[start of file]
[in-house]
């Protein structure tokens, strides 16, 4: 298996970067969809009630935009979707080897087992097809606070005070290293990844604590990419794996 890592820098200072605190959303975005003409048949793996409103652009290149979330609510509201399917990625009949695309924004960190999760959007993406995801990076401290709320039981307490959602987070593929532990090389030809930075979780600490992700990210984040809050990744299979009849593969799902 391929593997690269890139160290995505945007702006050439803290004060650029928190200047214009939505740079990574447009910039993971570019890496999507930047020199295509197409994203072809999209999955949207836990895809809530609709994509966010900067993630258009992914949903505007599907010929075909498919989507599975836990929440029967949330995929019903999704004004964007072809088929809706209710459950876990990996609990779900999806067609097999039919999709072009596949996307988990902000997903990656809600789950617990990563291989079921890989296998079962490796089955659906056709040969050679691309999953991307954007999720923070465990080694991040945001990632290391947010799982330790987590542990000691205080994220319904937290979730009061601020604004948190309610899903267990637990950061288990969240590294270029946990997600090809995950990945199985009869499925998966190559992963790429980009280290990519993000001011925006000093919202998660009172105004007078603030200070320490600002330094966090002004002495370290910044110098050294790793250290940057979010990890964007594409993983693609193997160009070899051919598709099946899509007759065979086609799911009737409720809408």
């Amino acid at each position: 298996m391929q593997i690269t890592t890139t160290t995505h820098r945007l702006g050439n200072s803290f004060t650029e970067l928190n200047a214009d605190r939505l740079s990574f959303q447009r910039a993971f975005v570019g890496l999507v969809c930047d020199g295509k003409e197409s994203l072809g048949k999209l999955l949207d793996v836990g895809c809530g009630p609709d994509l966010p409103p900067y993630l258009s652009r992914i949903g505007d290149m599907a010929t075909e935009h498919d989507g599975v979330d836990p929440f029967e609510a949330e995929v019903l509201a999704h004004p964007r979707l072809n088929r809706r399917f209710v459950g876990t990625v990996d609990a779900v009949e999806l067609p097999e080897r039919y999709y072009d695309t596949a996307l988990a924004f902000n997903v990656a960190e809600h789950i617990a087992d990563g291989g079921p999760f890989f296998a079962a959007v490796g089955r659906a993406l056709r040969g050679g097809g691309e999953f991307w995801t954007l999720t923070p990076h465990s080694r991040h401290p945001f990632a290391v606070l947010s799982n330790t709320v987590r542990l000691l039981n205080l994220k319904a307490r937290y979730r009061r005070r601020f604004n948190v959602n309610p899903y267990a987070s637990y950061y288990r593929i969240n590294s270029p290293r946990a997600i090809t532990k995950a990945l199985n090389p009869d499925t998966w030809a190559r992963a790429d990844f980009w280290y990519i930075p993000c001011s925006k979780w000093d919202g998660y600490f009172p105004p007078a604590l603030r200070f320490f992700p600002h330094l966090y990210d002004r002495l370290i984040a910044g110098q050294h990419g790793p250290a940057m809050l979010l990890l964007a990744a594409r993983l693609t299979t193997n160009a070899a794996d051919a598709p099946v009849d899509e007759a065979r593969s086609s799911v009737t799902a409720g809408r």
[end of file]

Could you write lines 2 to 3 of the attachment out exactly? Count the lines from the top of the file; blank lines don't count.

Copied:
């Protein structure tokens, strides 16, 4: 298996970067969809009630935009979707080897087992097809606070005070290293990844604590990419794996 890592820098200072605190959303975005003409048949793996409103652009290149979330609510509201399917990625009949695309924004960190999760959007993406995801990076401290709320039981307490959602987070593929532990090389030809930075979780600490992700990210984040809050990744299979009849593969799902 391929593997690269890139160290995505945007702006050439803290004060650029928190200047214009939505740079990574447009910039993971570019890496999507930047020199295509197409994203072809999209999955949207836990895809809530609709994509966010900067993630258009992914949903505007599907010929075909498919989507599975836990929440029967949330995929019903999704004004964007072809088929809706209710459950876990990996609990779900999806067609097999039919999709072009596949996307988990902000997903990656809600789950617990990563291989079921890989296998079962490796089955659906056709040969050679691309999953991307954007999720923070465990080694991040945001990632290391947010799982330790987590542990000691205080994220319904937290979730009061601020604004948190309610899903267990637990950061288990969240590294270029946990997600090809995950990945199985009869499925998966190559992963790429980009280290990519993000001011925006000093919202998660009172105004007078603030200070320490600002330094966090002004002495370290910044110098050294790793250290940057979010990890964007594409993983693609193997160009070899051919598709099946899509007759065979086609799911009737409720809408």
């Amino acid at each position: 298996m391929q593997i690269t890592t890139t160290t995505h820098r945007l702006g050439n200072s803290f004060t650029e970067l928190n200047a214009d605190r939505l740079s990574f959303q447009r910039a993971f975005v570019g890496l999507v969809c930047d020199g295509k003409e197409s994203l072809g048949k999209l999955l949207d793996v836990g895809c809530g009630p609709d994509l966010p409103p900067y993630l258009s652009r992914i949903g505007d290149m599907a010929t075909e935009h498919d989507g599975v979330d836990p929440f029967e609510a949330e995929v019903l509201a999704h004004p964007r979707l072809n088929r809706r399917f209710v459950g876990t990625v990996d609990a779900v009949e999806l067609p097999e080897r039919y999709y072009d695309t596949a996307l988990a924004f902000n997903v990656a960190e809600h789950i617990a087992d990563g291989g079921p999760f890989f296998a079962a959007v490796g089955r659906a993406l056709r040969g050679g097809g691309e999953f991307w995801t954007l999720t923070p990076h465990s080694r991040h401290p945001f990632a290391v606070l947010s799982n330790t709320v987590r542990l000691l039981n205080l994220k319904a307490r937290y979730r009061r005070r601020f604004n948190v959602n309610p899903y267990a987070s637990y950061y288990r593929i969240n590294s270029p290293r946990a997600i090809t532990k995950a990945l199985n090389p009869d499925t998966w030809a190559r992963a790429d990844f980009w280290y990519i930075p993000c001011s925006k979780w000093d919202g998660y600490f009172p105004p007078a604590l603030r200070f320490f992700p600002h330094l966090y990210d002004r002495l370290i984040a910044g110098q050294h990419g790793p250290a940057m809050l979010l990890l964007a990744a594409r993983l693609t299979t193997n160009a070899a794996d051919a598709p099946v009849d899509e007759a065979r593969s086609s799911v009737t799902a409720g809408r």